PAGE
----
It appears everyone in this country is paying doing their civic duty and paying tax – except of course, for multimillion pound corporations and the prime minister.

While thousands of ordinary people struggle to pay their council tax bills and are subsequently getting jail threats, the debate over David Cameron’s tax status continues to rage.

The release of his tax duties showed that his mother transferred two separate payments of £100,000 to his accounts in 2011.

This allowed the family estate to avoid a potential £80,000 worth of inheritance tax.

These new revelations came just days after it was revealed the prime minister received a considerable boost to his savings in 2011. Following the death of his father in 2010, Cameron was left £300,000 tax free as an inheritance.

He was also forced to admit that he had made a £19,000 profit from the Blairmore fund set up by his father after days of describing it as a private matter.

Speaking in central London, Cameron admitted: “It has not been a great week. I know that I should have handled this better, I could have handled this better. I know there are lessons to learn and I will learn them. Don’t blame No 10 Downing Street or nameless advisers, blame me.”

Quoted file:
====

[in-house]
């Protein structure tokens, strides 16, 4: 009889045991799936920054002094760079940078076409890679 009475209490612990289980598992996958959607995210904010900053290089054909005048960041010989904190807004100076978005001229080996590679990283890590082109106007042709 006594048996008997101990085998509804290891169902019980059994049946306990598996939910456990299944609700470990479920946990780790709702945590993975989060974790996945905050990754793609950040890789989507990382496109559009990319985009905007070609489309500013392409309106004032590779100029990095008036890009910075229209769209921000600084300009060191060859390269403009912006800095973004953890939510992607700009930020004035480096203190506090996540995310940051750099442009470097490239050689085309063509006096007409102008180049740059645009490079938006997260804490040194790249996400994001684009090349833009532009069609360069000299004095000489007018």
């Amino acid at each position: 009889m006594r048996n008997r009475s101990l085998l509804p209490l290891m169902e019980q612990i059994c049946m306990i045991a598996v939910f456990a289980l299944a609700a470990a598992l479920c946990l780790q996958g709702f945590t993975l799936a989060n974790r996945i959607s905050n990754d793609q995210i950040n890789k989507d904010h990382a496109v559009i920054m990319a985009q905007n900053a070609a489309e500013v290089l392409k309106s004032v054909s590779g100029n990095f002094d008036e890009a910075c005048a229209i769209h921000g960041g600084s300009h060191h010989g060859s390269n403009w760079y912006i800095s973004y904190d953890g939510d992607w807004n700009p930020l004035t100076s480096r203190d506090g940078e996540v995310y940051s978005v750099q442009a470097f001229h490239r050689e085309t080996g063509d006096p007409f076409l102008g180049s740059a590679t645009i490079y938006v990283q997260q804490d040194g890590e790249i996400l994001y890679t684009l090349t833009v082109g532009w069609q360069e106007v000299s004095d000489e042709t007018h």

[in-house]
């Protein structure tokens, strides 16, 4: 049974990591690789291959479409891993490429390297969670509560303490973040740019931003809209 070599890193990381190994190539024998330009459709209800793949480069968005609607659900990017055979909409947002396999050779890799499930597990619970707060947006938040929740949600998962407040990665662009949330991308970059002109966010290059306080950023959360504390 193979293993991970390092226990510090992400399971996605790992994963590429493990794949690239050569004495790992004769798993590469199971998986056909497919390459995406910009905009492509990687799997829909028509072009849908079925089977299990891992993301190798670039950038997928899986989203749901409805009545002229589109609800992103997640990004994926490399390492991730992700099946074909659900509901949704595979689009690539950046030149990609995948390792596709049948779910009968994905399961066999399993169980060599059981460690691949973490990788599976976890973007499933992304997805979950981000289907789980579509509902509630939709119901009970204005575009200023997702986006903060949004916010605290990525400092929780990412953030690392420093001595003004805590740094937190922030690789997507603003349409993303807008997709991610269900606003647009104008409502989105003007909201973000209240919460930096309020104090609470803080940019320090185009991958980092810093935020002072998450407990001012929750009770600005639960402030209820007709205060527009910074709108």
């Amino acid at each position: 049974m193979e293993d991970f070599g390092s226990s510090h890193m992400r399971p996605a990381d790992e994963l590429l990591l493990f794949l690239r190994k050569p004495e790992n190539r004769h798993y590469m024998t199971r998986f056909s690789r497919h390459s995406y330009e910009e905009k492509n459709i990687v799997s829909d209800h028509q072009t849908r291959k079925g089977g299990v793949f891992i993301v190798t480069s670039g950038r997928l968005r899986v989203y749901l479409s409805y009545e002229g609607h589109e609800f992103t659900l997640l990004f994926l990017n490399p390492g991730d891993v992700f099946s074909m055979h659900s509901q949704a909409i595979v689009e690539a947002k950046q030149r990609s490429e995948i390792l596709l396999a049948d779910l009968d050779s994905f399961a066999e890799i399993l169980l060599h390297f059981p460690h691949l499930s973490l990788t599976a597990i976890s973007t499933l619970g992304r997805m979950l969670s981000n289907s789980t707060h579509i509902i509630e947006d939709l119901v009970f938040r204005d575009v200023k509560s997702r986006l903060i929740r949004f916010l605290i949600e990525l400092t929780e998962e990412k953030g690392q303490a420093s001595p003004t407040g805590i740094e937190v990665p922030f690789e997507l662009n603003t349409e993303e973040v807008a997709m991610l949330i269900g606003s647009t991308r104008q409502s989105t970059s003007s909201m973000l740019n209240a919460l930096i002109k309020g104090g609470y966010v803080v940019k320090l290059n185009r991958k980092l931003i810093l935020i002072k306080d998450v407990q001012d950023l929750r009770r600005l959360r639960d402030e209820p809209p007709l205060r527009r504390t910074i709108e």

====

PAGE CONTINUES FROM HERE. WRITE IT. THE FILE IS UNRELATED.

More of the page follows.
The revelations come just days after David Cameron vowed to clamp down on businesses that are deemed to not be paying their fair share of tax.

Tomorrow (Monday April 11th) Cameron will announce the establishment of a taskforce, led by HM Revenue & Customs and the National Crime Agency, to examine the legality of the financial affairs of companies mentioned in the Panama Papers, where documents relating to his father’s offshore fund were discovered by the Guardian and the International Consortium of Investigative Journalists.

Recently, a study published by the Debt Advisory Centre revealed that council tax problems are landing ordinary Brits into severe financial trouble.

The report showed that 13 per cent of people have council tax arrears. More than half of those with arrears have up to two months and a further five per cent have amassed arrears of three months or more.

Young people are particularly vulnerable to debts, with those aged between 18-24 most likely to have built up arrears.

In addition, a quarter of under-25s questioned admitted to having fallen behind with council tax payments.

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